With reference to the rhetoric and writing classroom, procedural rhetoric offers a vocabulary for analysis, and it also suggests possibilities for reflection, argumentation, and other modes of expression. Bogost focuses on procedural rhetoric primarily as a means to discuss video games: while video games might aim toward expression and persuasion through their stories, images, dialogue, music, etc., they also engage players through the rules, processes, and logics that they embody. The procedures that video games embody make arguments about how the world works, about how it could, should, or doesn’t work. I have outlined a specific lesson plan for practicing procedural analysis using video games here based on parts of Bogost’s book. If you teach in a networked classroom, you can easily have students play and analyze short games in a single class period, both as a means of practicing rhetorical analysis but also as a way of engaging arguments about some aspect of the world. The notion of procedural rhetoric can also help students reflect on the processes that structure various activities in their lives: what procedures are most helpful/important/persuasive for writing a paper? For being a good friend? For getting the job you want after school?
A four-letter word in a front-page headline Tuesday morning had some Baltimore Sun readers scrambling for their dictionaries. @ baltimoresun.com
As this account (via CJR) explains, some readers thought use of the word “limn” was pretentious and arrogant. In discussing it, my students thought the issue was one of disagreement about the rhetorical situation – if the purpose of a headline is simply to inform a reader as quickly and clearly as possible what an article will be about, then using a word that will predictably send readers to their dictionaries seems at odds with that purpose. But if you see reading a headline – like other reading – as a chance to learn not only information but vocabularly, then there’s no conflict here. Not to mention the particular issue of reading online, where some news sites (the New York Times, for one) offer the option of double-clicking a word to get its definition.
Once literature-based, English classes throughout the Sweetwater Union High School District — and elsewhere in California — have been revamped in an attempt to better prepare students for college and the real world.
That means reading lists once dominated by the classics now consist of newspaper editorials, historic documents, advertisements and some nonfiction. Assignments no longer dwell on the symbolism in a poem or focus on an entire novel. Instead, they emphasize expository, analytical and argumentative writing.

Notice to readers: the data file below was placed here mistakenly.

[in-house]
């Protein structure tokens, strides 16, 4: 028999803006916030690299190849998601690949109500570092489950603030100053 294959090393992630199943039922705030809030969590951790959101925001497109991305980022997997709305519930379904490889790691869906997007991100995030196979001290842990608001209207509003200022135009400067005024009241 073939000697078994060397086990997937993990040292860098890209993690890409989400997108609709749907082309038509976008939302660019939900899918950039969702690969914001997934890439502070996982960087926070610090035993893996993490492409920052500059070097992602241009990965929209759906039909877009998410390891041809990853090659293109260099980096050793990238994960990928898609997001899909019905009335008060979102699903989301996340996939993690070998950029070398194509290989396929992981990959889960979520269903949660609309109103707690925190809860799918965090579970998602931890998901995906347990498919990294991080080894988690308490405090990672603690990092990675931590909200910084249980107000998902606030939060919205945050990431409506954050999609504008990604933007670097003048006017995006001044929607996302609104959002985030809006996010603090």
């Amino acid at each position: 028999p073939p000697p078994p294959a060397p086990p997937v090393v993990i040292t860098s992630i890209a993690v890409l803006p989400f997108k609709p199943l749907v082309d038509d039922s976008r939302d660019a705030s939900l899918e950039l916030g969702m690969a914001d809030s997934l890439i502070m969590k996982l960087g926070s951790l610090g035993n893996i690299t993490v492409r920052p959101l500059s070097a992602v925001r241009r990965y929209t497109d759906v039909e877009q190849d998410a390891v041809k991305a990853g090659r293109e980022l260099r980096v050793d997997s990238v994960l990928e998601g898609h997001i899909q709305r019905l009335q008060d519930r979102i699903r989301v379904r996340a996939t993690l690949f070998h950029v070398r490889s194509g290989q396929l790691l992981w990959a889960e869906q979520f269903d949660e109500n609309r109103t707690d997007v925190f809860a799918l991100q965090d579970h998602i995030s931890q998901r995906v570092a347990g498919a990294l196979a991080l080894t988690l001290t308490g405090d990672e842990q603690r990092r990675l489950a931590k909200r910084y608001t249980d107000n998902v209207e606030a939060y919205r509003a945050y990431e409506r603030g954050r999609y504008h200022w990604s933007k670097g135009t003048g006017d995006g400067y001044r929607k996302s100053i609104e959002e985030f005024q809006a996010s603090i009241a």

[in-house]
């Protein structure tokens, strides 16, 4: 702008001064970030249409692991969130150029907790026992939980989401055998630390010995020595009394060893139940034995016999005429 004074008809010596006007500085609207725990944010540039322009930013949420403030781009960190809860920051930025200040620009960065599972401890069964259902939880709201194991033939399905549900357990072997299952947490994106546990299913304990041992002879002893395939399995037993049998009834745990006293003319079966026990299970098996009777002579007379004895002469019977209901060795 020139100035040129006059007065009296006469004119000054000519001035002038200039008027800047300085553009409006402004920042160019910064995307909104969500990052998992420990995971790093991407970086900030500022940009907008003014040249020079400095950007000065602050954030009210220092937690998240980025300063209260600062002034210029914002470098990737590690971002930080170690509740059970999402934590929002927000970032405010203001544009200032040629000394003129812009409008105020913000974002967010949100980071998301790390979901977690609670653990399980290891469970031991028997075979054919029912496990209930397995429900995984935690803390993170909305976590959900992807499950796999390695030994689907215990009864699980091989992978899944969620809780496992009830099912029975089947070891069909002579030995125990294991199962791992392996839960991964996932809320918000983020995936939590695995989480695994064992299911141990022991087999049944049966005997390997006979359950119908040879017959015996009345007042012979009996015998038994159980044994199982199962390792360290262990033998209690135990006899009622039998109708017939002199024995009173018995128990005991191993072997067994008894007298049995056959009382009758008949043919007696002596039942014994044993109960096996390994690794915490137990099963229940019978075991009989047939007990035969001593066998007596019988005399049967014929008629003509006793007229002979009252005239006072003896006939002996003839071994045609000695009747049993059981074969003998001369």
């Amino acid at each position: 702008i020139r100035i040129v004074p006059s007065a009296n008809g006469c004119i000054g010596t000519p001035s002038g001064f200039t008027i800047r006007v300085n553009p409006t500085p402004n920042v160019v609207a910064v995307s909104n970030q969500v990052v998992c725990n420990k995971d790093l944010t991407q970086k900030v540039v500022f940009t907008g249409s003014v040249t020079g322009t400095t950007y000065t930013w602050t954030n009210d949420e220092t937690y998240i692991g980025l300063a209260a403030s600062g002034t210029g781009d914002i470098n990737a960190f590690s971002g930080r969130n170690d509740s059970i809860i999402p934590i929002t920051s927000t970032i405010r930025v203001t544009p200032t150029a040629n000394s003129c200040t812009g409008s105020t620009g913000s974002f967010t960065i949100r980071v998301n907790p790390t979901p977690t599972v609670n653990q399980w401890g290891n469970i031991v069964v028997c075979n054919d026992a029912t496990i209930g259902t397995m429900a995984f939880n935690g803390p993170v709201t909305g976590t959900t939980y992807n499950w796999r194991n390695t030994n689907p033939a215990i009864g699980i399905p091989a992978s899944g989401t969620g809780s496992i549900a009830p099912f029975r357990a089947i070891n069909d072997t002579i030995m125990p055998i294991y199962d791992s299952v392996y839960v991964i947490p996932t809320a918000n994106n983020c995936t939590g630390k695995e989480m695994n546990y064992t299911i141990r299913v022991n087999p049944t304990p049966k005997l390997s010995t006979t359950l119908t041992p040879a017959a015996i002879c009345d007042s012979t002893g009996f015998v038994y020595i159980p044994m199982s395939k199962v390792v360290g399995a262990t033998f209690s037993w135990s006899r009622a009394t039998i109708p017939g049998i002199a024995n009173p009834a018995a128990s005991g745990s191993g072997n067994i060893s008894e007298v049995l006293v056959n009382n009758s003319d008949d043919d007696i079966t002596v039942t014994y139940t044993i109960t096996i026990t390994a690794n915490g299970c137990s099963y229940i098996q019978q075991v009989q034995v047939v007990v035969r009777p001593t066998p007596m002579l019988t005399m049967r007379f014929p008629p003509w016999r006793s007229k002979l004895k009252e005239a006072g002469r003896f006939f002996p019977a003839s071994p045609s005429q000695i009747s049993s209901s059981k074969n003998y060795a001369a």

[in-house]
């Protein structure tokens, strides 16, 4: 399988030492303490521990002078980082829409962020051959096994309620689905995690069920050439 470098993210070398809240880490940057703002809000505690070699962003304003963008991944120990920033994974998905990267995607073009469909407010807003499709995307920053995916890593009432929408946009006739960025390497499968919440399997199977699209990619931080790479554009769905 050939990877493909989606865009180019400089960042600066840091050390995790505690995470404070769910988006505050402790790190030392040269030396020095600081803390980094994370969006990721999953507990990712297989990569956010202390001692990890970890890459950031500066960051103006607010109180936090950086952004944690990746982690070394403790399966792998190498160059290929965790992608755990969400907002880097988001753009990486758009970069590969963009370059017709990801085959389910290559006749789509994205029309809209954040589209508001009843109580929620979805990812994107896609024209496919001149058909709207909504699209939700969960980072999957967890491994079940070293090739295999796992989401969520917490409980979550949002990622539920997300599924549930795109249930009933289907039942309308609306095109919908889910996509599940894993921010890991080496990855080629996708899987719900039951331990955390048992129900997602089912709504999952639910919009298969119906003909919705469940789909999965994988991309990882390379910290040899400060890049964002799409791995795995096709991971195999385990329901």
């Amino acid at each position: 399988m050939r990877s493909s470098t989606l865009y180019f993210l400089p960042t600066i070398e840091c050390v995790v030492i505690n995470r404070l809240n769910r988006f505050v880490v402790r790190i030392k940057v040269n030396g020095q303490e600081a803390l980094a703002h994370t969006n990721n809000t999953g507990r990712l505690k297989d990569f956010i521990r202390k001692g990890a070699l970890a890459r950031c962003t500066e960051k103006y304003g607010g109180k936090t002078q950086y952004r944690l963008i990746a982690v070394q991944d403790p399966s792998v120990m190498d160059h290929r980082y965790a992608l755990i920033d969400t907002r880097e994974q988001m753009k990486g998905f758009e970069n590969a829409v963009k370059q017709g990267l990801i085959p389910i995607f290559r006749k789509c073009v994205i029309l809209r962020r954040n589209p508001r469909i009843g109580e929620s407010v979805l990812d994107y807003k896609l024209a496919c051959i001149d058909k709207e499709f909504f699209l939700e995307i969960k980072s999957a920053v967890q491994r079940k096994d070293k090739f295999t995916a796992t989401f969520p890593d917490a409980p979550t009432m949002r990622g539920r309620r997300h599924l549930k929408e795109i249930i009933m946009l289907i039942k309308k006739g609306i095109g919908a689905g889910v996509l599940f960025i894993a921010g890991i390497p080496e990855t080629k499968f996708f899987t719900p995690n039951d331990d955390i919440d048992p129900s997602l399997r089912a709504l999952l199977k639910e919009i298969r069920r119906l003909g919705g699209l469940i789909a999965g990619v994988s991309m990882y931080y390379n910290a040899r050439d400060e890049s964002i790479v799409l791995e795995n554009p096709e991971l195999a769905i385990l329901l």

As a college instructor who may benefit from these changes at the high school level, I’m excited. But also a bit trepidatious – it’s unclear from the article whether ALL reading is being replaced with rhetoric, which I think would be an overall loss for literature and culture, or whether there will be an effective balance between the two.
At Inside Higher Ed, there’s an article about how we as teachers can and should respond to students using inappropriate language. Strategies range from the casual (ie, ignoring it) to the ubiquitous, nostalgic hand-wringing:
Several societal trends appear to be related to an increase in student rudeness, Lewis said. Many students these days “have a sense of entitlement, backed at times by their parents,” many more have mental health issues, and many feel significant stress over the economy. Adding to these factors, he said, many professors say that they don’t feel they are even “allowed” to challenge rude behavior.
This comes up fairly often at Emerson, in my experience, both in student writing and in their classroom comments. Sometimes it’s the prurient, boundary-testing thrill a student feels upon realizing he or she can “get away with” using language that perhaps hasn’t been allowed in a classroom before. And sometimes it’s a student getting angry and struggling for — and perhaps even finding — the best words to say so. It’s not something that bothers me, for the most part. I think it’s both inevitable and important, actually: our classes, after all, are meant to teach students the importance of using the right words, the right genres, and the right voice in which to most effectively reach a particular audience in a particular situation. So when a student pushes the linguistic envelope, I call them on it not in a disciplinary mode (with one exception during my time here) but in a rhetorical one: Is that word, I ask, the one best suited to achieve your purpose here? How is your audience likely to respond, and is that the reaction you’re after? Taking their language seriously — perhaps when they least expect it be — not only diffuses the prurient thrill, but it also reinforces one of the key ideas in my classes: the choices that matter to academic writing don’t matter ONLY to academic writing, because we make choices about audience, genre, and self-presentation every time we open our mouths or put fingers to keyboard.
An “interesting” column today in Inside Higher Ed that caused a slew of comments from teachers of writing–the author questions why a new department at her university was deemed the “Department of Writing and Rhetoric” instead of the “Department of Composition.”It brings up a lot of issues that I’ve found to be standard political debates in academia–first, the idea that names, titles, and words themselves hold such power over people and that they mean completely different things to different disciplines. Then also the idea or question of whether or not there is a difference between teaching writing and teaching composition. This is all particularly intriguing to me because of our unique spot in the Writing, Literature and Publishing Department. What do you think?